Networking Operating Systems: Analysis and Comparison
There are several Network Operating Systems available to the public. The three most common are Windows Server 2003, Novell NetWare, and Unix based systems such RedHat Linux .Each one of these operating systems have unique advantages as well as sharing many common features with each of the other operating systems.
Microsoft Server 2003 is one of the most popular network operating systems on the market today. Microsoft 2003 offers a host benefits to network administrators including support for multiple processors and symmetric multiprocessing, centralized management of network objects through the Active Directory, centralized management of multiple clients, resources, and services with the use of the Microsoft Management Tool, and support for modern protocols and security standards. Because of Microsoft's large foothold in the market, technical is available from Microsoft as well as private developer groups and third party newsgroups. Unlike Server 2000, Server 2003 no longer supports the NetBEUI protocol. Windows Server 2003 has also been criticized for failure to support some legacy applications such as Exchange 5.5 and Exchange 2000. Microsoft's Internet Security and Acceleration Server also requires a service pack to run properly.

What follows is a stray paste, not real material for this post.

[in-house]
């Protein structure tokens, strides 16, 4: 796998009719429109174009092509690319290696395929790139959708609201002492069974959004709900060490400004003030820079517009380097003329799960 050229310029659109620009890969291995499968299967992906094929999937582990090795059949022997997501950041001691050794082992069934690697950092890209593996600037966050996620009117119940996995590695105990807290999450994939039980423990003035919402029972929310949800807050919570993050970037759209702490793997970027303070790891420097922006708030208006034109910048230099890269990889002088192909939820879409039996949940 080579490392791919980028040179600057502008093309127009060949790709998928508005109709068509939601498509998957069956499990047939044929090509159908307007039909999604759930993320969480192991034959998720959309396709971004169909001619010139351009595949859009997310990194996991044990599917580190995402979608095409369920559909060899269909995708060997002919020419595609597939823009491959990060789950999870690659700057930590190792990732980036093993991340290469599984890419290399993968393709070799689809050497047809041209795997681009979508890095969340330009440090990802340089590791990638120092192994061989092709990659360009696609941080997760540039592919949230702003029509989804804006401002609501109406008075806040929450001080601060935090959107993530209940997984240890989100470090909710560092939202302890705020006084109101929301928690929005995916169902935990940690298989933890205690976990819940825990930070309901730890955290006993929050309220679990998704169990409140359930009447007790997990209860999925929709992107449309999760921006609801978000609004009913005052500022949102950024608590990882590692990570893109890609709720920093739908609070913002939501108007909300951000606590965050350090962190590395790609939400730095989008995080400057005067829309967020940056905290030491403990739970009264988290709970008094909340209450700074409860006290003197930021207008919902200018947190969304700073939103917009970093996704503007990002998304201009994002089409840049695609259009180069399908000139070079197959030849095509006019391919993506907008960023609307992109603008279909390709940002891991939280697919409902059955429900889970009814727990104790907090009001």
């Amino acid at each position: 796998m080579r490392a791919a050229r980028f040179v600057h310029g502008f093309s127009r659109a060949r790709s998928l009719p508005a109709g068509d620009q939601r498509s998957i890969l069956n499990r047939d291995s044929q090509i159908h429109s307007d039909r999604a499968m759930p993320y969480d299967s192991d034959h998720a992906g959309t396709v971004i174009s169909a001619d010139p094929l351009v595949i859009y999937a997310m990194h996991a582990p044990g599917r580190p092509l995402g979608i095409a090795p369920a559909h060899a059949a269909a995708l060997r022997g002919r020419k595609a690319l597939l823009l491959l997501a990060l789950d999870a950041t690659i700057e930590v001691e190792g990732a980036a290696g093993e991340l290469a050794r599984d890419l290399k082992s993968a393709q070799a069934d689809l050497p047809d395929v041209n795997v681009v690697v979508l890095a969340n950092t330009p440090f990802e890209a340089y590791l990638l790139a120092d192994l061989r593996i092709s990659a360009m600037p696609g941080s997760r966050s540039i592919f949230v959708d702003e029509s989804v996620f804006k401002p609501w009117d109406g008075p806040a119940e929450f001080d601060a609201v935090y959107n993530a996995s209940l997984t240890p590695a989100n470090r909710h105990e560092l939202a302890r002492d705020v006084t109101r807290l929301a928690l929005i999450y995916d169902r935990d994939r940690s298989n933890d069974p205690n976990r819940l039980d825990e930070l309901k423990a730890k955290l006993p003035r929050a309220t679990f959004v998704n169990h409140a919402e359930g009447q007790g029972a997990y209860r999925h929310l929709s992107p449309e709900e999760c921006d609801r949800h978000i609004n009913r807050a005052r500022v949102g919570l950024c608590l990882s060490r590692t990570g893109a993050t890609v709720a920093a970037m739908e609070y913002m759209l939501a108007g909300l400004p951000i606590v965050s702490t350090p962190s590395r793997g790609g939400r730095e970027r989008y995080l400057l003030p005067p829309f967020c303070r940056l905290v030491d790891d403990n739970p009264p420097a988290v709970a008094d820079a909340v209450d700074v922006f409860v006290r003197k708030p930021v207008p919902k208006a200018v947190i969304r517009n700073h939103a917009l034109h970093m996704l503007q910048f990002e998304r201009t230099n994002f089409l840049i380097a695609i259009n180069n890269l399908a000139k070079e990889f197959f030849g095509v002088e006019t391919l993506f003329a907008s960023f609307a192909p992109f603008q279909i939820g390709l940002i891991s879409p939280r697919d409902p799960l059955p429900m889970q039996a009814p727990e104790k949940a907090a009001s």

Since the early 1990's, UNIX operating systems have been growing in popularity, and the opinion of some, have even surpassed the offerings of Microsoft. RedHat Linux is one of the most common builds of the UNIX open source code and offers a variety of features to the user including support for multiple processors and symmetrical processing, support of several different network topologies, compatibility with other network OS's, support for TCP/IP as well as non-IP protocols such as IPX/SPX. Linux also features dozens of programming languages and source code portability as well as changes to the server's configuration without having to restart the server. However, since Linux...
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